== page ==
Turkey’s banking watchdog said it had launched an investigation into JPMorgan and other banks over complaints it received after the lira plunged more than 4% and the main share index fell sharply on Friday.
The BDDK watchdog said on Saturday it received complaints that a report JPMorgan published on Friday hurt the reputation of Turkish banks and caused volatility in financial markets.
The necessary “administrative and judicial processes” would be followed, it said.
The Capital Markets Board of Turkey (SPK) also said it had launched a probe after receiving complaints that a JPMorgan report was “misleading” and caused speculation on the Istanbul bourse.
A JPMorgan spokesman for the region declined to comment.
The Turkish lira tumbled more than 4% against the US dollar on Friday, its biggest one-day fall since a currency crisis took hold in August, raising concerns as ties with Washington deteriorate.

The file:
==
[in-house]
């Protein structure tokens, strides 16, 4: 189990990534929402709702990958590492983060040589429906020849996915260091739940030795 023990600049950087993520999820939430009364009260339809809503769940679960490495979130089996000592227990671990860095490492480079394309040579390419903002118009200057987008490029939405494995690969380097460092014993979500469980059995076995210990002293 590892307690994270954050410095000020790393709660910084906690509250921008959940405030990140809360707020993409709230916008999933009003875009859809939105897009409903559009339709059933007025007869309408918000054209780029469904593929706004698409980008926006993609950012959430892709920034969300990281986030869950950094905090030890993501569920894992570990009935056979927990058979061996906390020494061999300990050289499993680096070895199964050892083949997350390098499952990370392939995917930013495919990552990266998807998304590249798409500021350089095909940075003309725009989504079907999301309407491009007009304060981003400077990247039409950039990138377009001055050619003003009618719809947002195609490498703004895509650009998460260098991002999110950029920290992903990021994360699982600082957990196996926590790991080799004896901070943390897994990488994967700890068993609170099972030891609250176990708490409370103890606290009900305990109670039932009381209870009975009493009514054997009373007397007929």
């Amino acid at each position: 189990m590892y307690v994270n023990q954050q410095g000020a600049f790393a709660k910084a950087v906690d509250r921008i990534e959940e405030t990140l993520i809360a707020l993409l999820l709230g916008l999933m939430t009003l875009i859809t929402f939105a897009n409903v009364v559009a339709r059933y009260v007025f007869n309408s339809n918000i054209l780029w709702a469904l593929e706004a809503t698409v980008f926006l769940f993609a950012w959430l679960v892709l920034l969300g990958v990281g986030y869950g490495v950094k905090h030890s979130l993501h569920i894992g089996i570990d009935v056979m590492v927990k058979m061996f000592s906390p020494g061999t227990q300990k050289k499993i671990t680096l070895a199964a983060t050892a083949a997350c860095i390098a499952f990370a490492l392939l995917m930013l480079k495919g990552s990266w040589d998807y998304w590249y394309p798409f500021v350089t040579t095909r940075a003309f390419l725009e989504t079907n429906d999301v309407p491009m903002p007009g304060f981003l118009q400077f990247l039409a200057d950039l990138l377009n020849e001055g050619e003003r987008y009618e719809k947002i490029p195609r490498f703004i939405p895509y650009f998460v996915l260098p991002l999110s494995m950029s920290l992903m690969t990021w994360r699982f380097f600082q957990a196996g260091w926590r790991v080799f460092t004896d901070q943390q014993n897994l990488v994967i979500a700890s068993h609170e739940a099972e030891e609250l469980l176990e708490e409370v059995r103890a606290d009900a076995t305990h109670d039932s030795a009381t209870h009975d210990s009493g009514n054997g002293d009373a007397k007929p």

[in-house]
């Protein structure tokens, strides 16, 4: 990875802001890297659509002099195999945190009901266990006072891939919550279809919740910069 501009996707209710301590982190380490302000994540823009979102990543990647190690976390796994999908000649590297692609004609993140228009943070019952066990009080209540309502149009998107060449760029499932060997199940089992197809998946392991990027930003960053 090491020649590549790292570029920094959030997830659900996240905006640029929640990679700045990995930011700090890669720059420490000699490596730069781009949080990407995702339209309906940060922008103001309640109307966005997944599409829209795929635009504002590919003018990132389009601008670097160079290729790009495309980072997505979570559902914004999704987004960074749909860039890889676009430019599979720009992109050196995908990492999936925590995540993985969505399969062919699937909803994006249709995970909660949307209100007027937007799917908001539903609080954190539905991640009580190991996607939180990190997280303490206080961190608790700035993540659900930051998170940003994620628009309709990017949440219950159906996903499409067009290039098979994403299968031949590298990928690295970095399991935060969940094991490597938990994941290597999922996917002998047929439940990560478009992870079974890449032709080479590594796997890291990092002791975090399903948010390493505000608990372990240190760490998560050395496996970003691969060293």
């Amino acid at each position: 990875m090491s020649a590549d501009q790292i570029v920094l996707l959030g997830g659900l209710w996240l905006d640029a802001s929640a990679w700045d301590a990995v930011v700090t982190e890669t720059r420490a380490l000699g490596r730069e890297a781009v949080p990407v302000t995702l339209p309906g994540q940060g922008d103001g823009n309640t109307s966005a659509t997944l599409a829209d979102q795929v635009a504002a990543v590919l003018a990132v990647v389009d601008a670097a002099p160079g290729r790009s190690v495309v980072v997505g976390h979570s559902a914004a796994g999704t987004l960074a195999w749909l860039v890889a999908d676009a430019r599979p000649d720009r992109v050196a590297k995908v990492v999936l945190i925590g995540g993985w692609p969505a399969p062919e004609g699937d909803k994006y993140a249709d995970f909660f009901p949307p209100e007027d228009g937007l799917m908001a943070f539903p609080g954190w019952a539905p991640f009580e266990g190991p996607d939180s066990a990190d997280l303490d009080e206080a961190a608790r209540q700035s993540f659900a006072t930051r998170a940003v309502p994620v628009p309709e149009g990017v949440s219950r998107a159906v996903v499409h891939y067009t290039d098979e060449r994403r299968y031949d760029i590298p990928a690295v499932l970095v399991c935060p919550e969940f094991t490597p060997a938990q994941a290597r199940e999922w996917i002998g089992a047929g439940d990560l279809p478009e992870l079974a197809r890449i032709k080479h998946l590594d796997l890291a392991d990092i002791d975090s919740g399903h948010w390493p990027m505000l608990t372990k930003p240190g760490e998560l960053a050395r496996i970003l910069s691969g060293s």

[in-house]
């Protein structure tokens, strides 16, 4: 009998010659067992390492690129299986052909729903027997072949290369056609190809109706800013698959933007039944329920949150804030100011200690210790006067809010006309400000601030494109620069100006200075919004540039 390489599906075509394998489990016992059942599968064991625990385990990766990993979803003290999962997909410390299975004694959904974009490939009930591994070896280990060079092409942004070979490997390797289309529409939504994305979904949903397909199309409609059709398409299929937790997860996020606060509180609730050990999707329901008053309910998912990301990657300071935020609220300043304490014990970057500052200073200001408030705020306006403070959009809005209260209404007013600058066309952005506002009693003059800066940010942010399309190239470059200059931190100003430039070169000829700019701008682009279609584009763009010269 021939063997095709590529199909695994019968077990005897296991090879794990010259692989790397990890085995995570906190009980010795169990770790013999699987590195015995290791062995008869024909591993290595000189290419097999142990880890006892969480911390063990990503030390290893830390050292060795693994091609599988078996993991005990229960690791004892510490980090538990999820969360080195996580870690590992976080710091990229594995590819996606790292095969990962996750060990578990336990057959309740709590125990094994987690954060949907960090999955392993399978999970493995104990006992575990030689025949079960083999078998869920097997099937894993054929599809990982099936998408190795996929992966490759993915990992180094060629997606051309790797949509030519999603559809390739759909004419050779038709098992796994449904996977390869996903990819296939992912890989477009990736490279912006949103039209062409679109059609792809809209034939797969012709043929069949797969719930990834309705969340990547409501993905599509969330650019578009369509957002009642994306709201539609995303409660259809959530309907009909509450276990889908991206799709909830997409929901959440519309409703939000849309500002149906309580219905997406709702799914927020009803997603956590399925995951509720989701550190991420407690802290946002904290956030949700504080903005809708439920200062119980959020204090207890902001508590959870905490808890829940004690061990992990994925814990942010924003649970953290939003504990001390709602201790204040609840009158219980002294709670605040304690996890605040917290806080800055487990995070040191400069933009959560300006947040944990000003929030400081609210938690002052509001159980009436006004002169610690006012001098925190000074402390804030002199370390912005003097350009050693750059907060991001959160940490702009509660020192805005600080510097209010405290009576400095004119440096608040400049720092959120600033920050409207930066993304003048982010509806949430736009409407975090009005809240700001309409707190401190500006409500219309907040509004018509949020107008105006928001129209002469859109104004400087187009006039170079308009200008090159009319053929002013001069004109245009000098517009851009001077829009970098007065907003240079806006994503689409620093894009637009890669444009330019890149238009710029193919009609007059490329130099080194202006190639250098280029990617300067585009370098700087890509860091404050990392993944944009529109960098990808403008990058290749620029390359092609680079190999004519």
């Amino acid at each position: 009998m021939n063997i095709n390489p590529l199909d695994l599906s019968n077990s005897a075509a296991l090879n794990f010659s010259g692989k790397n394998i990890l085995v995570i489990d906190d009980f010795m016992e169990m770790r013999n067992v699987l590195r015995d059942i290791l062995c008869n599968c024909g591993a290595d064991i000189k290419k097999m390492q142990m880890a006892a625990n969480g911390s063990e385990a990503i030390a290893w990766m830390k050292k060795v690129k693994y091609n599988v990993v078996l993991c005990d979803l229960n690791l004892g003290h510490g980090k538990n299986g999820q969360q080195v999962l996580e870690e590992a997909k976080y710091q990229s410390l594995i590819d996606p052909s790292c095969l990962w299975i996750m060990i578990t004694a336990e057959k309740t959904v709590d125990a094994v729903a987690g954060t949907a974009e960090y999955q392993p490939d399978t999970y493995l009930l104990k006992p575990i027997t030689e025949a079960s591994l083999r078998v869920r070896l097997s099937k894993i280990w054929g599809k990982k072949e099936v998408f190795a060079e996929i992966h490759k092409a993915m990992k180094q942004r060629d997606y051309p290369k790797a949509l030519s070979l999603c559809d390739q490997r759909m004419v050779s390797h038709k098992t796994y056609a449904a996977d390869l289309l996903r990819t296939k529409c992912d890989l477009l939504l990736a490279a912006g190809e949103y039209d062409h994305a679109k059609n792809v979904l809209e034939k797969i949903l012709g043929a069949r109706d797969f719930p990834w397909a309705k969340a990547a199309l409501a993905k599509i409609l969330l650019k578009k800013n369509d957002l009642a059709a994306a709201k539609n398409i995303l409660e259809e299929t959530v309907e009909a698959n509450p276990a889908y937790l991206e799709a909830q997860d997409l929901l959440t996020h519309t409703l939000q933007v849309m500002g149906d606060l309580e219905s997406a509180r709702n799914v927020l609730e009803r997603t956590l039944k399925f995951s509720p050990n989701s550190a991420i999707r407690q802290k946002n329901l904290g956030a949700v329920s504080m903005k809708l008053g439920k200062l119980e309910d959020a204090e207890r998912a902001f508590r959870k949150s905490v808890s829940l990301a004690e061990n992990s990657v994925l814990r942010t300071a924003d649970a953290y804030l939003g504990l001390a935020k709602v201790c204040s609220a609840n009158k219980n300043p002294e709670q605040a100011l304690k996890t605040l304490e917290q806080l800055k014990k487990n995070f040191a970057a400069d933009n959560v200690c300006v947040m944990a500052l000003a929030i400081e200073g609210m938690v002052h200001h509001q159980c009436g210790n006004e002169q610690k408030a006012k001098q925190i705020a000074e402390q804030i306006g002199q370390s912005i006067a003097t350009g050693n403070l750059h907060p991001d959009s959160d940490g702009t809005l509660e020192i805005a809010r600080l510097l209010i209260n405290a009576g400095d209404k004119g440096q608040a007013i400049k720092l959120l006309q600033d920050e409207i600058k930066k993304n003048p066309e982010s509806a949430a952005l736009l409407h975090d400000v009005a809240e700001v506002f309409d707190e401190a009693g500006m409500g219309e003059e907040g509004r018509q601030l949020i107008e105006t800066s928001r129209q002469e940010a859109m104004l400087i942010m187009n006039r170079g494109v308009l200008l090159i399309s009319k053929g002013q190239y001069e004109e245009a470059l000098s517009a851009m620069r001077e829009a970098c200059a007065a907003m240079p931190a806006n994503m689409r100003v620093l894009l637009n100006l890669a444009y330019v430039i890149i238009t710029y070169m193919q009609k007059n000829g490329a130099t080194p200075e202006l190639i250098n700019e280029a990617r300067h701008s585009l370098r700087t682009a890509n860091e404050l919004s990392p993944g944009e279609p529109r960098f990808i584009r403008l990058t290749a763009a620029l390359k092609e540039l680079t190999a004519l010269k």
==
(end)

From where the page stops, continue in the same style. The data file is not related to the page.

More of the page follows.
The regulators’ actions are the latest official measures to counter the lira’s decline.
The central bank said on Friday it was suspending one-week repo auctions “for a period of time”, a policy tightening move to squeeze market liquidity and support the lira.
A copy of the JPMorgan report seen by Reuters said it saw a high risk that the lira would decline after local elections set for 31 March, recommending clients to go ‘long’ on the US dollar.
BDDK also said it was looking into claims that “some banks” had lead clients to buy foreign currencies in a manipulative and misleading way, and that the necessary administrative and judicial processes would be followed.
The watchdog did not say which those banks were, or if they were Turkish or foreign.
The total forex deposits and funds including precious metals of Turkish individuals hit a record high of $105.74bn in the week to March 15, data from the central bank showed on Thursday. Turkey’s main index BIST100 was down 3.45% at Friday’s close, while the banking index had declined 6.64%.
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